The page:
Prominent Hong Kong corporate activist David Webb has called on the city’s Securities and Futures Commission to investigate statements to shareholders made by one of China’s biggest retailers, Gome Electrical Appliances, that he alleges were misleading, the FT reports. The statements relate to the impact on the company of the November 2008 arrest of its billionaire founder Huang Guangyu, who was subsequently jailed for 14 years for bribery and insider trading in a corporate scandal that has riveted Hong Kong. According to Mr Webb, Gome’s chairman noted differences in statements made in 2008 and said people ‘would have been even more panicked’ if Gome had said there was a big impact on its liqudity. Problems were acknowledged in an August 2009 statement.
Large activist pension funds will campaign to shake up underperforming US companies, using new SEC rules due to be agreed on Wednesday that allow shareholders to directly nominate board directors, the FT reports. Union-backed pension funds will meet next week to decide which companies to target under the new regulations, people close to the situation said. The meeting will kick off talks aimed at creating a coalition of public pension funds, hoping to take advantage of the corporate governance changes.
A Hewlett-Packard shareholder has opened a lawsuit against the company’s board following the controversial departure of its chief executive Mark Hurd, says the WSJ. The suit seeks to reclaim severance paid to Hurd and for the board to reimburse the company for any damages caused by their actions. It could be another headache for HP’s general counsel Mike Holston, who lawyers say acted rightly over advising on Hurd’s departure even as Wall Street analysts see overreaction, Reuters reports.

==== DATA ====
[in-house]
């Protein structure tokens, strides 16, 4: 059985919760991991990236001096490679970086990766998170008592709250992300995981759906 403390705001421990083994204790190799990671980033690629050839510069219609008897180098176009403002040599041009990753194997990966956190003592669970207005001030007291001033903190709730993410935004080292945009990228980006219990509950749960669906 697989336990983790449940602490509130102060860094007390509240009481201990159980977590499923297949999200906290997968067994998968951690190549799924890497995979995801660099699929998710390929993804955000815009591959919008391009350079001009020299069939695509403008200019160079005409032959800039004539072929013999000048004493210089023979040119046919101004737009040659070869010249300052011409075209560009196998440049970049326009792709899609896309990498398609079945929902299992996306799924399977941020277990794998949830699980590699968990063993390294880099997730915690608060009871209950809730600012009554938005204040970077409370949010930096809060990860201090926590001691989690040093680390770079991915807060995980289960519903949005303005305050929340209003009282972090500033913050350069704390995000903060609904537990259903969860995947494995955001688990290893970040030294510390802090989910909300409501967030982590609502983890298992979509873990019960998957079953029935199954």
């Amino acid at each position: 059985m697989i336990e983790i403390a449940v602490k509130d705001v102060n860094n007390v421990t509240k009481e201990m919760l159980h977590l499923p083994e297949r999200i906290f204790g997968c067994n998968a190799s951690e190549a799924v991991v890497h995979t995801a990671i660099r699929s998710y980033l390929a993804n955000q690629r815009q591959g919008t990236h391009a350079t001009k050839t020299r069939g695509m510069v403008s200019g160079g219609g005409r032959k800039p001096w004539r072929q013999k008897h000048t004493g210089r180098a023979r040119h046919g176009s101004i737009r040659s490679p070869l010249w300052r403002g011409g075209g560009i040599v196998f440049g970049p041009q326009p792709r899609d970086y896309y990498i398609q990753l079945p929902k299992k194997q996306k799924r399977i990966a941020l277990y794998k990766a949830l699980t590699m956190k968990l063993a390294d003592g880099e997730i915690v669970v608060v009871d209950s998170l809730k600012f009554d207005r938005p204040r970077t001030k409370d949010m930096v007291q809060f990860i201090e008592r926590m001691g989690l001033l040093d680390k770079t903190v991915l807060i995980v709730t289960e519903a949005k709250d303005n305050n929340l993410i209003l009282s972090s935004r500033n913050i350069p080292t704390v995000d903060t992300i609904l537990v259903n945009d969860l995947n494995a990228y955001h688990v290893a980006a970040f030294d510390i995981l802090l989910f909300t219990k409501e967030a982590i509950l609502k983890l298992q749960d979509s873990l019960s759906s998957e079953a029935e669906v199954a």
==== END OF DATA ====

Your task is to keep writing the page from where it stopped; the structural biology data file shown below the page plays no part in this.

The search is on for Hewlett-Packard’s new chief executive after Mark Hurd’s exit on Friday, Reuters reports — and the choice made by the company may reveal whether Apple or Cisco will be its main rival in the next decade. While HP could seek to poach personnel from its current rival IBM, head-hunting from Cisco would stake out a claim in the server market, while an Apple hire could open up opportunities in smartphones.
Hurd’s fall shows that corporate boards will no longer sweep personal misbehaviour under the carpet, favouring the pursuit of a disciplined image, the FT says. Corporate governance experts have praised HP’s strict approach, the WSJ adds. Spare a thought then for interim CEO Cathie Lesjak as she appraises HP’s top-line growth slowdown, reports Bloomberg.
From Robert Monks, founder of Lens Governance Advisers, who is presenting at the CFA Institute 2010 Annual Conference, which begins on Sunday in Boston…
Extract: Read more
Wells Fargo’s chairman Richard Kovacevich intends to retire at the end of the year, and will be replaced by John Stumpf, current chief executive, the bank said on Tuesday.
Stumpf succeeded Kovacevich as chief executive in 2007. Read more